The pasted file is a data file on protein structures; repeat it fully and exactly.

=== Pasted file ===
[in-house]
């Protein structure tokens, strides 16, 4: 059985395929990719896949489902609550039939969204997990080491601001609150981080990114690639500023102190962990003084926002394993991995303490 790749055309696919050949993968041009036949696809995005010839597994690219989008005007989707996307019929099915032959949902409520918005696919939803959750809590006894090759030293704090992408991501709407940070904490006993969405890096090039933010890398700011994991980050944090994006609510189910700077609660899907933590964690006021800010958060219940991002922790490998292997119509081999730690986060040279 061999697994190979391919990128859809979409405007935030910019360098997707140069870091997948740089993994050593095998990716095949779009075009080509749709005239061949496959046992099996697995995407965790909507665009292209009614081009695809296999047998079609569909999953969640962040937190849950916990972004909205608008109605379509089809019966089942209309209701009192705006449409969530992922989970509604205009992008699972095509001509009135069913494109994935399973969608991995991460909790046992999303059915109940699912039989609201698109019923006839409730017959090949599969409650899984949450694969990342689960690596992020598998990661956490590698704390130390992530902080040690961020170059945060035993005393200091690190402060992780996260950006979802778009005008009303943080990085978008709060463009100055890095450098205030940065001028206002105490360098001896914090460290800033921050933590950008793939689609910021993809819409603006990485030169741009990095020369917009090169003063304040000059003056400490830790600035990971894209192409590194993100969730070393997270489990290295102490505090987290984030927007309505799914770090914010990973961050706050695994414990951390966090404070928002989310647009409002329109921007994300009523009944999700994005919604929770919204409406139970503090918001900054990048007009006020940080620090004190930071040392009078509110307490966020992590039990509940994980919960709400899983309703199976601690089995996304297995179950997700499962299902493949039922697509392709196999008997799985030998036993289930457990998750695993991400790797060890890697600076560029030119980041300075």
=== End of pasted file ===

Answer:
[in-house]
């Protein structure tokens, strides 16, 4: 059985395929990719896949489902609550039939969204997990080491601001609150981080990114690639500023102190962990003084926002394993991995303490 790749055309696919050949993968041009036949696809995005010839597994690219989008005007989707996307019929099915032959949902409520918005696919939803959750809590006894090759030293704090992408991501709407940070904490006993969405890096090039933010890398700011994991980050944090994006609510189910700077609660899907933590964690006021800010958060219940991002922790490998292997119509081999730690986060040279 061999697994190979391919990128859809979409405007935030910019360098997707140069870091997948740089993994050593095998990716095949779009075009080509749709005239061949496959046992099996697995995407965790909507665009292209009614081009695809296999047998079609569909999953969640962040937190849950916990972004909205608008109605379509089809019966089942209309209701009192705006449409969530992922989970509604205009992008699972095509001509009135069913494109994935399973969608991995991460909790046992999303059915109940699912039989609201698109019923006839409730017959090949599969409650899984949450694969990342689960690596992020598998990661956490590698704390130390992530902080040690961020170059945060035993005393200091690190402060992780996260950006979802778009005008009303943080990085978008709060463009100055890095450098205030940065001028206002105490360098001896914090460290800033921050933590950008793939689609910021993809819409603006990485030169741009990095020369917009090169003063304040000059003056400490830790600035990971894209192409590194993100969730070393997270489990290295102490505090987290984030927007309505799914770090914010990973961050706050695994414990951390966090404070928002989310647009409002329109921007994300009523009944999700994005919604929770919204409406139970503090918001900054990048007009006020940080620090004190930071040392009078509110307490966020992590039990509940994980919960709400899983309703199976601690089995996304297995179950997700499962299902493949039922697509392709196999008997799985030998036993289930457990998750695993991400790797060890890697600076560029030119980041300075």